In August of 1889, Carrie Meeber leaves her small town to find employment in the city of Chicago. Theodore Dreiser, the author of Sister Carrie, informs the reader that, "Self-interest with her was high, but not strong. It was nevertheless her guiding characteristic.". With her youth and innocence she hopes to seek employment so that she can get and buy all the nice things that she wants. Carrie does not have any idea how hard this is going to be.
When she tries to find a job, she is scared. Carrie has no skills to offer an employer, no job experience, and her clothing was of poor quality. Chicago was a large city, but society at that time did not have many job opportunities for working women. The only jobs that Carrie could possibly get were in the factories that, paid low wages, had poor working conditions, and long hours. She knew that after she paid rent to her brother-in-law, she would have very little left to buy all the beautiful things that she longed for. When Carrie took the job at the shoe factory, she did not like the hard work and considered the other women who worked there to be common. When winter arrived, Carrie got sick and stayed home from work which caused her to lose her job.
On the train to Chicago, Carrie had met a traveling salesman, Charlie H. Drouet. She is impressed by the way he talks and dresses. When they meet again, Drouet is aware of her beauty and innocence and he hopes to charm and seduce her. He "lends" Carrie money to buy nice winter clothes, treats her to fine meals, takes her to the theater, and shows her the sights of Chicago. Because Carrie is young and inexperienced in the world of men, she is not wise enough to understand where all Drouet’s attention is leading toward. Although she senses that the money should be given back, her desire and longing for the good things in life are so powerful that she ignores her beliefs in what is right and wrong.
Unable to find another job, Carries is forced to make a decision, returning to Wisconsin or letting Drouet keep her as his mistress. Choosing to remain with Drouet was an extraordinary decision. This went against everything society taught. It was unthinkable for any decent woman to live with a man without marriage. Yet, Carrie ignored the rules. Drouet’s promise to eventually marry Carrie allowed her to ignore her conscience which told her that her behavior was wrong. The longer Drouet and Carrie lived together, she finally realizes that she is not deeply in love with him, she is smarter, and he is not as sophisticated as she had first thought.
When Drouet invites his friend, Hurstwood, to dinner, "She met a man who was more clever than Drouet in a hundred ways." Carrie had gone with Drouet because of financial need to avoid returning to her hometown. Carrie loves Hurstwood and agrees to leave with him believing that they will marry right away. Discovering that Hurstwood is married, Carrie decides to leave Drouet and tries to find an acting job. It’s ironic that she is now back in the same financial situation when she had made the decision to live with Drouet.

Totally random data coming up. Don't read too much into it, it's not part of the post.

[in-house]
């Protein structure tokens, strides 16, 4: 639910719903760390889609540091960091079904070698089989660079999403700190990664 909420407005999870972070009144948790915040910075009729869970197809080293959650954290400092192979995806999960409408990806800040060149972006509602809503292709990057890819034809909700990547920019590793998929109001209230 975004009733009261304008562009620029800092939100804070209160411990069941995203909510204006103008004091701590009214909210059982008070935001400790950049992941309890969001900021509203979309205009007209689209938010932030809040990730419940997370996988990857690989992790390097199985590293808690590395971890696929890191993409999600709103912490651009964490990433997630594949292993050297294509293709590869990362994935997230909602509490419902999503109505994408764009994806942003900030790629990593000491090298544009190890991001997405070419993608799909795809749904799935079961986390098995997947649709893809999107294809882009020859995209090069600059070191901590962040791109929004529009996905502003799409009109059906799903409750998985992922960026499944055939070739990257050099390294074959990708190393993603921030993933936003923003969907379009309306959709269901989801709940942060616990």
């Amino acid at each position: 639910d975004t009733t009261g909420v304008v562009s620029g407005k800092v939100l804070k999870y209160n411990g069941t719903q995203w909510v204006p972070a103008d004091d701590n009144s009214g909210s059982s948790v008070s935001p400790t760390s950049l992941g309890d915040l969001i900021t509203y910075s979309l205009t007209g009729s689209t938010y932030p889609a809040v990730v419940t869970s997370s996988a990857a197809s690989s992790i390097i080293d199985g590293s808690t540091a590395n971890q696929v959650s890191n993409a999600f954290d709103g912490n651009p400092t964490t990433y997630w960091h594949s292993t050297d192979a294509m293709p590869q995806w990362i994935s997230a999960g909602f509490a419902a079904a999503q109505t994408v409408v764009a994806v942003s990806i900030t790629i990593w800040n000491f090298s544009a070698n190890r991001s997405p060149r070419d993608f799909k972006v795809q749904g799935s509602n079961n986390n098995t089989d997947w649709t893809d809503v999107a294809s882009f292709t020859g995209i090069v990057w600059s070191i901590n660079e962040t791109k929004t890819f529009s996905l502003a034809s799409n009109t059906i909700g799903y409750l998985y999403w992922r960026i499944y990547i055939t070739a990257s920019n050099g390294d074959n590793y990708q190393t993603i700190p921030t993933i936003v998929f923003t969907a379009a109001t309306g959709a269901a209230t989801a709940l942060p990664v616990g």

Once again, Carrie can’t find a job. Hurstwood forces her into leaving with him and, once again, because of financial reasons she remains with Hurstwood. Carrie thinks they are married in Canada and eventually they move to New York. Hurstwood is not able to find or keep a job. With no one left to support her, Carrie gets a job. As her theater career rises and her social status improves, Hurstwood becomes completely dependent on Carrie. He is no longer the intelligent, assured, and cultured man that she thought he was. With the ability to support herself, Carrie leaves Hurstwood. He becomes a street person and ends up killing himself.
Carrie had always thought that if she ever got wealth and position, which she now has, that she would be completely happy. A friend introduces her to Bob Ames, unlike any man that she met before. Ames notices that Carrie is sad. He tells her, "Your happiness is within yourself wholly if you will only believe it." Here was a man not offering her money, clothes, or applause, all the things that Drouet and Hurstwood had given her. The secret to her happiness was to give off herself to those less fortunate.
Carrie was young, innocent, and scared when she first arrived in Chicago. With no skills, she can’t find a job. Going against the social rules of her generation, she lives with two men as their mistress. They give her the material things she desires. Her judgement in selecting men is based on their appearance and not on their character. Finally, she is without support and forced to make it on her own. Becoming a success in the theater, she is able to get all the things she desires. Her wealth doesn’t give her the happiness and satisfaction she thought it would. With age and experience, Carrie comes to understand that contentment comes from giving to those less fortunate than herself, and that character is more important than how a person looks.